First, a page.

N. Americans Plan ENUM Directory
The so-called Tier 1 North American ENUM (electronic number mapping) directory promises to play a key role in the development of VOIP services -- and hasten the day when users won’t need different phone numbers and email addresses to access services over different networks.
Operating the directory might also turn into a big business, possibly bigger than that of NeuStar Inc., the administrator of the telephony equivalent, and a likely bidder for operating the Tier 1 ENUM directory as well. Neustar has revenues of $92.4 million, according to Dunn & Bradstreet estimates.
The first step towards setting up such a directory is scheduled for June, when a group of North American telecom companies plans to form a limited liability company that will act as the contracting agency for the directory. The winner of the LLC’s contract will route all ENUM traffic for country code 1, which directs phone calls to the U.S., Canada, and 20 Caribbean countries.
The companies forming the LLC include AT&T Corp. (NYSE: T) and MCI Inc. (Nasdaq: WCOEQ, MCWEQ), together with unidentified cable companies, telephone companies, and ISPs. They're all members of the ENUM Forum, an open industry group, but the Forum itself has been kept apart from the LLC, so that it can't be accused of mixing technical and commercial issues.
The group aims to incorporate the as-yet-unnamed contracting agency by June, issue an RFP in the fourth quarter, select a vendor in the first quarter of 2005, and sign a contract by the second quarter of 2005. (The schedule is subject to change.)
According to the group’s current plan, the LLC will be a not-for-profit entity funded by fees from member companies. “As a vision in the back of our heads, we have the local number portability LLC in the U.S. and Canada,” says Karen Mulberry, senior project manager for numbering at MCI, who is heading up formation of the agency.
Like the local-number portability LLC, which appoints the local-number portability administrator for North America, the ENUM LLC will use its funds to draft an RFP, select a vendor, and oversee that vendor. Rather than paying a Tier 1 ENUM directory administrator for its services, the LLC will set guidelines for how the administrator is to charge customers for connections to its directory.
“Nothing has been decided yet, but the vendor would probably charge those registrars who are applying for telephone numbers to be registered within the Domain Name System, similar to what’s done when you register a domain name at .com or .net,” says Steven Lind, standards strategy manager at AT&T and an ENUM Forum member.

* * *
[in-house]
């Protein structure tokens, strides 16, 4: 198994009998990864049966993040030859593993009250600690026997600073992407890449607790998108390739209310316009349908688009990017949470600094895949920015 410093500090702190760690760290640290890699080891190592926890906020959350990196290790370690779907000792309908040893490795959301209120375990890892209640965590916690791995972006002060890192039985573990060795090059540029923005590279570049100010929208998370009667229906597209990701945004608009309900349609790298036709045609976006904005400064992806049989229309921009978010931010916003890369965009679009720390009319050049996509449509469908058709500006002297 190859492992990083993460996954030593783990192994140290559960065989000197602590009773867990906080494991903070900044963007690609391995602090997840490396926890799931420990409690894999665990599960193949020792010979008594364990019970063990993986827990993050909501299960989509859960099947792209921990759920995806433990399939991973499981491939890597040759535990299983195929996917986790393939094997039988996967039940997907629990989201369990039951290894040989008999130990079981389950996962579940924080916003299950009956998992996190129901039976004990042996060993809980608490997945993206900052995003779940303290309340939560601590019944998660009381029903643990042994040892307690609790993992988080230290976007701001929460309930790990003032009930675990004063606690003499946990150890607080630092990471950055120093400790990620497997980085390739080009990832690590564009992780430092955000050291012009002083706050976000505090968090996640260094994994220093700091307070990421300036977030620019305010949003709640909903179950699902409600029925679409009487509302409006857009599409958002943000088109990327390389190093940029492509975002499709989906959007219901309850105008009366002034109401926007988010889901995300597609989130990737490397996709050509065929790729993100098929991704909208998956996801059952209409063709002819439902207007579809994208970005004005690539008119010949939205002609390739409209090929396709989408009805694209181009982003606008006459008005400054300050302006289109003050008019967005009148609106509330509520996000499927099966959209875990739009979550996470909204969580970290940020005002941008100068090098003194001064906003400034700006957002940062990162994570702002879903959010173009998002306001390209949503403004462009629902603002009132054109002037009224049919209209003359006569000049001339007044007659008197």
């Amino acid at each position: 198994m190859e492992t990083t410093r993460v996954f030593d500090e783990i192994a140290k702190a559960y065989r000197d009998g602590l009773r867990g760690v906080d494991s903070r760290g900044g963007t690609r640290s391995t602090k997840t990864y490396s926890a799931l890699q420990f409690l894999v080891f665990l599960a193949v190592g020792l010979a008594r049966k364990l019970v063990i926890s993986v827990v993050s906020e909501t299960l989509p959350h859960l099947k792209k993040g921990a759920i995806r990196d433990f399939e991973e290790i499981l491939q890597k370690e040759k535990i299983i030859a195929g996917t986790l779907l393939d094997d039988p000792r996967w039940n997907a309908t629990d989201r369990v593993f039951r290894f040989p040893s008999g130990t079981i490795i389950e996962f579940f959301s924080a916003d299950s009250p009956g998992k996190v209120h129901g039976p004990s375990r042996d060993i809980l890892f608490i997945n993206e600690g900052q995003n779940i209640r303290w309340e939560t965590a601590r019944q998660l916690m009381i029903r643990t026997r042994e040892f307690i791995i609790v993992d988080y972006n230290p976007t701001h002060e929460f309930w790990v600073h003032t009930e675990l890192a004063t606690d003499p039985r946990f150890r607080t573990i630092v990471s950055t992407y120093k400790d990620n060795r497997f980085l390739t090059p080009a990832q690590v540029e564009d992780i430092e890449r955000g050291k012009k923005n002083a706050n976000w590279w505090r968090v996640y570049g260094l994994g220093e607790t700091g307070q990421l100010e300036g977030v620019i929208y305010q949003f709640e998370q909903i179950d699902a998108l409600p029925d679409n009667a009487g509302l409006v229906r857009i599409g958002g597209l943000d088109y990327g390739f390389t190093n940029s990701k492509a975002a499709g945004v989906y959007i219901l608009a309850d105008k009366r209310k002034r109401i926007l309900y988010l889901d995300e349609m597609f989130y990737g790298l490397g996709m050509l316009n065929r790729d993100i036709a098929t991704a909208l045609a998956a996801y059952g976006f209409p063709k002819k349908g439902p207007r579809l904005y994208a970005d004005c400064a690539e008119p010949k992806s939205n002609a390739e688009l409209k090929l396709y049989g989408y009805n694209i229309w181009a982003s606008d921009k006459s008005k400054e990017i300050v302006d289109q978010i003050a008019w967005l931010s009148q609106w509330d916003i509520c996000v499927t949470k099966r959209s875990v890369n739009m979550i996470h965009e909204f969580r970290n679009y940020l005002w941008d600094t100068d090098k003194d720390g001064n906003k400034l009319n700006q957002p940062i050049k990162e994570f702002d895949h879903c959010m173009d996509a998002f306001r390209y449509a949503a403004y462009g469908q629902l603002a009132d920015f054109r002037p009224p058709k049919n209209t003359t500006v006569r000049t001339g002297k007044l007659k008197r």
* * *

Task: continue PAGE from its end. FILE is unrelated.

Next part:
The Tier 1 directory for country code 1 will be connected to the root server, or “golden tree,” for ENUM, which links all country codes and is run by RIPE Network Coordination Centre, a not-for-profit regional Internet registry. The Tier 1 directory will route traffic between the root server and a lower tier of directories, which, according to one plan the ENUM Forum is considering, may be specific to each country under country code 1. Each country-specific directory, in turn, may connect to sub-directories for vertical industries or individual companies (see Cable Cadre Talks VOIP).
The ENUM LLC’s contract will have a limited duration (the exact length hasn’t been determined) and will be up for renewal periodically, ensuring competition. Formation of an industry-led contracting agency was first recommended by the National Telecommunications and Information Administration, which in 2003 sent a joint letter with the Federal Communications Commission to the ENUM Forum supporting the creation of an LLC.
Likely candidates for Tier 1 ENUM directory administrator include NeuStar, the North American Numbering Plan administrator and Local Number Portability administrator, and VeriSign Inc. (Nasdaq: VRSN), the exclusive registry of domain names within the .com and .net top-level domains. “In my mind, the true competition is going to be at the Tier 2,” says MCI’s Mulberry. Beneath the Tier 1 directory, multiple country-specific and industry-specific directories will likely vie for traffic.
— Justin Hibbard, Senior Editor, Light Reading